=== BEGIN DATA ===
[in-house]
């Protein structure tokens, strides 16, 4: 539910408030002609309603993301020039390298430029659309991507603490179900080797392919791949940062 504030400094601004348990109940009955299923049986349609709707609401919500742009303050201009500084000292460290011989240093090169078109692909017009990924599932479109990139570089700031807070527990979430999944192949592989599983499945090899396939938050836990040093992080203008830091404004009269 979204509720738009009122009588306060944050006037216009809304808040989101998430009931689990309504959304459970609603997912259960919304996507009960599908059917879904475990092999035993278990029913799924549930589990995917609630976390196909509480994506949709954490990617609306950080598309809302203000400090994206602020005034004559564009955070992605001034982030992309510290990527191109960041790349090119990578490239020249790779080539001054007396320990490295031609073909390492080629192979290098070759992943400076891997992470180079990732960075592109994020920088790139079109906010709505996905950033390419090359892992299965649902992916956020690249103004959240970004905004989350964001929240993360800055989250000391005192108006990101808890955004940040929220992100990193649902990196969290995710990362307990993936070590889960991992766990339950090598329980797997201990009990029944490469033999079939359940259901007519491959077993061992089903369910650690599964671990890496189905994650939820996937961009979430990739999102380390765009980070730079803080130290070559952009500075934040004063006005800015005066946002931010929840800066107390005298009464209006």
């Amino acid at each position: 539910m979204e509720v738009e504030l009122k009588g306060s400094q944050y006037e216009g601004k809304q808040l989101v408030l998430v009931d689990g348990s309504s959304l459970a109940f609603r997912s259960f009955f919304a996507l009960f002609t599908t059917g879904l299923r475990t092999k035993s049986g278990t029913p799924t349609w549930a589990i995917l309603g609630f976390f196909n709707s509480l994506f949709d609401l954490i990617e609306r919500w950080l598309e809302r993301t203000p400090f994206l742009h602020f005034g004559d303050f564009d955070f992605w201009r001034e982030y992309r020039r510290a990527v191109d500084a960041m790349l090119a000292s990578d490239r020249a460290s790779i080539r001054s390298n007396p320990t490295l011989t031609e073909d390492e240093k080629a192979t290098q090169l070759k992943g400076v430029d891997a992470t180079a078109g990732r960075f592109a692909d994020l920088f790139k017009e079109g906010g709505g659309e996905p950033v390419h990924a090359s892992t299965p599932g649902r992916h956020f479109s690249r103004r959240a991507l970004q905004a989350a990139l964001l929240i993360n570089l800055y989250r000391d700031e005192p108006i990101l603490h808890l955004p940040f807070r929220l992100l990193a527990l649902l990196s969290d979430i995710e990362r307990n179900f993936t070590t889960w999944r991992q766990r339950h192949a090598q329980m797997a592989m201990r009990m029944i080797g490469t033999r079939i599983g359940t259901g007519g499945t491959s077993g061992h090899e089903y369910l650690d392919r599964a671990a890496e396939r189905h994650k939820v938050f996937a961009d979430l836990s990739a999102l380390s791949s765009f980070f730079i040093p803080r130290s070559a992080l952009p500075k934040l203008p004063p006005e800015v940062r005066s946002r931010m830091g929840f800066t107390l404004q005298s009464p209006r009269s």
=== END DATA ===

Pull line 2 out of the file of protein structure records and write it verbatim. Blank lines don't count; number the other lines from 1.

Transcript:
């Protein structure tokens, strides 16, 4: 539910408030002609309603993301020039390298430029659309991507603490179900080797392919791949940062 504030400094601004348990109940009955299923049986349609709707609401919500742009303050201009500084000292460290011989240093090169078109692909017009990924599932479109990139570089700031807070527990979430999944192949592989599983499945090899396939938050836990040093992080203008830091404004009269 979204509720738009009122009588306060944050006037216009809304808040989101998430009931689990309504959304459970609603997912259960919304996507009960599908059917879904475990092999035993278990029913799924549930589990995917609630976390196909509480994506949709954490990617609306950080598309809302203000400090994206602020005034004559564009955070992605001034982030992309510290990527191109960041790349090119990578490239020249790779080539001054007396320990490295031609073909390492080629192979290098070759992943400076891997992470180079990732960075592109994020920088790139079109906010709505996905950033390419090359892992299965649902992916956020690249103004959240970004905004989350964001929240993360800055989250000391005192108006990101808890955004940040929220992100990193649902990196969290995710990362307990993936070590889960991992766990339950090598329980797997201990009990029944490469033999079939359940259901007519491959077993061992089903369910650690599964671990890496189905994650939820996937961009979430990739999102380390765009980070730079803080130290070559952009500075934040004063006005800015005066946002931010929840800066107390005298009464209006």